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Build A Quadcopter

Table of Contents   Drones are fun   Quadcopters are fun   ConvertaQuad   PhotoQuad   Multicopters are fun   Robots are fun   CNC is fun

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There are Lots of Ways you Can Put Together a MultiCopter

  1. Thoughtful, slow progression is better than jumping in with both feet, you can get discouraged by trying to do too much too fast.
  2. You are likely to have a good experience if you start with a simple, small QuadCopter, either a Ready to Fly or an All Inclusive Kit.
  3. For for those with good DIY capabilities an Almost Ready To Fly build like the F450 FlameWheel described below can work well.
  4. For your first MultiCopter, DO NOT initially try to build a Photo / Video or First Person View copter, just build a good QuadCopter.
  5. Even if you know that’s what you want to do, it will take you some time to come up to speed on our copters and flight controllers.
  6. If you just want to get a taste and have a lot of fun, try one of the inexpensive, safe, sturdy, ready to use Micro-QuadCopters below.
  7. If you know you’re serious, try the Flamewheel ARF Build or if you just want to fly and can afford it get a first rate Iris QuadCopter.
  8. The Iris includes a top end Pixhawk flight controller and both the Iris and the Flamewheel can do FPV or Video when you are ready.
  9. Don’t start with a Frame Up Build unless you have a complete article on how to build a good simple Quadcopter like the Flip Sport.
  10. Absolutely do not start by trying to Build Your Own Frame, even among experienced builders there is more failure than success.
  11. It is very important to NOT start out with a big (dangerous) multicopter with a bunch of photo or video stuff on it, you will regret it.
  12. A small, agile QuadCopter is always a lot more fun to fly than a big, ponderous and slow Hex or OctoCopter in any case.
  13. Except for top end professional HD video or photography requiring big cameras you are better off thinking small, light and agile.
  14. Safety is very important with multicopters, keep plenty of distance from living or expensive things and review our Safety Page.
  15. Here is a link to for some useful drone and component classified advertisements.

Chinese Imports Good Deal / Bad Deal?

  1. It is tempting especially when just starting out to buy lots of Chinese direct import stuff because it is so much cheaper: Bad Idea!
  2. As you gain experience, you will learn which import items are serviceable, if you try to do it at the beginning things will not go well.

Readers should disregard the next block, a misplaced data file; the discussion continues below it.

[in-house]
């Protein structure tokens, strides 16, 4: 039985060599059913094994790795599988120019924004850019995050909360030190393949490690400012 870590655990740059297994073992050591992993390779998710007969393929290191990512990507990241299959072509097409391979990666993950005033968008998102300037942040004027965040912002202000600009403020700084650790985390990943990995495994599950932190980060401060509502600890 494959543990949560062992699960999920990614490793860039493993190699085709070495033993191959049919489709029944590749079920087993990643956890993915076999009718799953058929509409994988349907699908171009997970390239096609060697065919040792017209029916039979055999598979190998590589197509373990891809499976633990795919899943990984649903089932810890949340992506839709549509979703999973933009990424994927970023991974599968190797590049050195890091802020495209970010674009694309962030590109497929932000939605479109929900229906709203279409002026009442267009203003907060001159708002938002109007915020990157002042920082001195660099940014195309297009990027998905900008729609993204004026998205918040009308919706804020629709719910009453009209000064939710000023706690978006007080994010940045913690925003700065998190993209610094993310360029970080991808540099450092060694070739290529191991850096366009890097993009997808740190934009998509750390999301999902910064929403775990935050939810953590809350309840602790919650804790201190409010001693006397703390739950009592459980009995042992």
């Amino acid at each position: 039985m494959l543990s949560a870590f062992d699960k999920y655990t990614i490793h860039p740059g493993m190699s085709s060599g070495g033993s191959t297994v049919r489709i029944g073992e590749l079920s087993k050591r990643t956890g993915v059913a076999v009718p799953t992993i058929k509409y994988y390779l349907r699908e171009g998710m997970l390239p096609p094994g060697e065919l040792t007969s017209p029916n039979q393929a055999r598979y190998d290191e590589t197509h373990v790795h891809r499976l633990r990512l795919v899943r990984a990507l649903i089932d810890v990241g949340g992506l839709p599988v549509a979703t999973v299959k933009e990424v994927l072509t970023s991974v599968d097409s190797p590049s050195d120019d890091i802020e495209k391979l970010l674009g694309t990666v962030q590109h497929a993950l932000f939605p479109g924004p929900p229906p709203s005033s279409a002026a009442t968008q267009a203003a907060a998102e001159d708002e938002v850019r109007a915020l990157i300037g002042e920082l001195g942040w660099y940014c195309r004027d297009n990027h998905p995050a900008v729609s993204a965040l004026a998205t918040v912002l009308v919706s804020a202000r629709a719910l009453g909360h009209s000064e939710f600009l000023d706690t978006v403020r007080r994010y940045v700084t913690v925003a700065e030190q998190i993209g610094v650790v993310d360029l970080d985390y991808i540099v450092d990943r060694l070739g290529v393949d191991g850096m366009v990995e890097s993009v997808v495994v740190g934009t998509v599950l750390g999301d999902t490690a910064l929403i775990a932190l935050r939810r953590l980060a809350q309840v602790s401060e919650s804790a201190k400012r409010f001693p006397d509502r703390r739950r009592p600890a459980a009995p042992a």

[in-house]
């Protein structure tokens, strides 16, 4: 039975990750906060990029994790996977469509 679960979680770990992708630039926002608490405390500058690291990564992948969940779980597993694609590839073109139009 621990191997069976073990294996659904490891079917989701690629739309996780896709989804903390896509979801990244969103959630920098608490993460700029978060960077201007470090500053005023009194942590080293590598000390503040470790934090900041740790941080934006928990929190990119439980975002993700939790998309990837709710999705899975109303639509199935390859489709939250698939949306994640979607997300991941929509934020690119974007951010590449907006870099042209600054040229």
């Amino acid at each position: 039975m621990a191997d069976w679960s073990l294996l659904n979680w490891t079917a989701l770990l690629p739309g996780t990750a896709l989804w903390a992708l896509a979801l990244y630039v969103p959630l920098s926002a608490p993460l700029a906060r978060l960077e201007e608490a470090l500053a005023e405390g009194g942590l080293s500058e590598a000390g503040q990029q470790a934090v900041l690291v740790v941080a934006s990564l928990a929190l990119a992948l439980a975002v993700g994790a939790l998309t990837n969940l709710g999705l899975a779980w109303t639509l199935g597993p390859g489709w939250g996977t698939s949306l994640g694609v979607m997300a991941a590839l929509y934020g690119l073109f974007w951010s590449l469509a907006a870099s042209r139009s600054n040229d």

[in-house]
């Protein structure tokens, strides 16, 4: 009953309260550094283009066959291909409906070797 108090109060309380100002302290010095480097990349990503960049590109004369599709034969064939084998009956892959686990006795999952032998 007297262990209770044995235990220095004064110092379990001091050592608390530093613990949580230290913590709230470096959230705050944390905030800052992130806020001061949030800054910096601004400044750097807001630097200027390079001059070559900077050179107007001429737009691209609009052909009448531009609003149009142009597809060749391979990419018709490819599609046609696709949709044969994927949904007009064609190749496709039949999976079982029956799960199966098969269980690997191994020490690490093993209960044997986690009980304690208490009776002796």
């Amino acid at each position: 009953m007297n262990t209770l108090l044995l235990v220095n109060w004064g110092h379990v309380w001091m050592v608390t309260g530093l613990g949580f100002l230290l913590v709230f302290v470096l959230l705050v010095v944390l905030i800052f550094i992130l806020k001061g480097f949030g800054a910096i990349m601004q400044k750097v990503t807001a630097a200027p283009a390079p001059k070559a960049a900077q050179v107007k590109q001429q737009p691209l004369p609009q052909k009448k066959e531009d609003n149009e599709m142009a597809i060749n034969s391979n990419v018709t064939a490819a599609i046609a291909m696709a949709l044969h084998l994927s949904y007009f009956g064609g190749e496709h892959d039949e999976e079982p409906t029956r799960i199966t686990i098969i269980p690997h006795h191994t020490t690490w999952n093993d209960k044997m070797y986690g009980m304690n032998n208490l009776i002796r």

3. You should always get the main electronics (Flight Controller) from a proven source, the Pixhawk from 3DRobotics or a DJI Naza.
  4. You will also want to get the electronic accessories (GPS, magentometer, telemetry and OSD if used) from 3DRobotics or DJI.
  5. If your going to do first person view, get a 3DRobotics FPV kit or a FatShark Attitude video goggle and transmitter.
  6. As for cameras, the GoPro Hero 3+ and especially the Black is the one to get, because it is what everybody uses and it works well.
  7. The DJI Flamewheel ARF kit which is recommended is made in China but is a known quality setup, so where you get it is up to you.
  8. The Traxxas, Hubsan and Helimax recommended starter micro-Quadcopters are made in China but are still a great way to start.
  9. Motors, Batteries, ESCs, frames and FRSky or Turnigy RC transmitters and receivers can be very good deals direct from China.
  10. A lot of items we buy domestically are actually made in China and of course, quality varies widely, regardless of country of origin.
  11. A $25.00 RC-Timer motor will not be of the same quality as the equivalent $100.00 Tiger-Motor or KDE, but hey, it’s only $25.00.
  12. Although direct Chinese imports generally have pretty reliable shipping, aftermarket support or returns are often very problematic.
  13. If you build in a ten to twenty percent broken, damaged or not included expectation for Chinese imports you will not be disappointed.
  14. In any case, start with two or three of the recommended builds below so that you can experience success and learn to fly first.

Inexpensive, Ready To Fly Nano, Micro or Small QuadCopter

If you are new to MultiCopters, It is highly recommended you start with one of these inexpensive, ready to fly Quadcopters.

  1. They come with everything you need including the radio and the battery, require no assembly, are very sturdy and great for learning.
  2. They are also a ton of fun, can easily and safely be used indoors and typically cost less than a hundred dollars.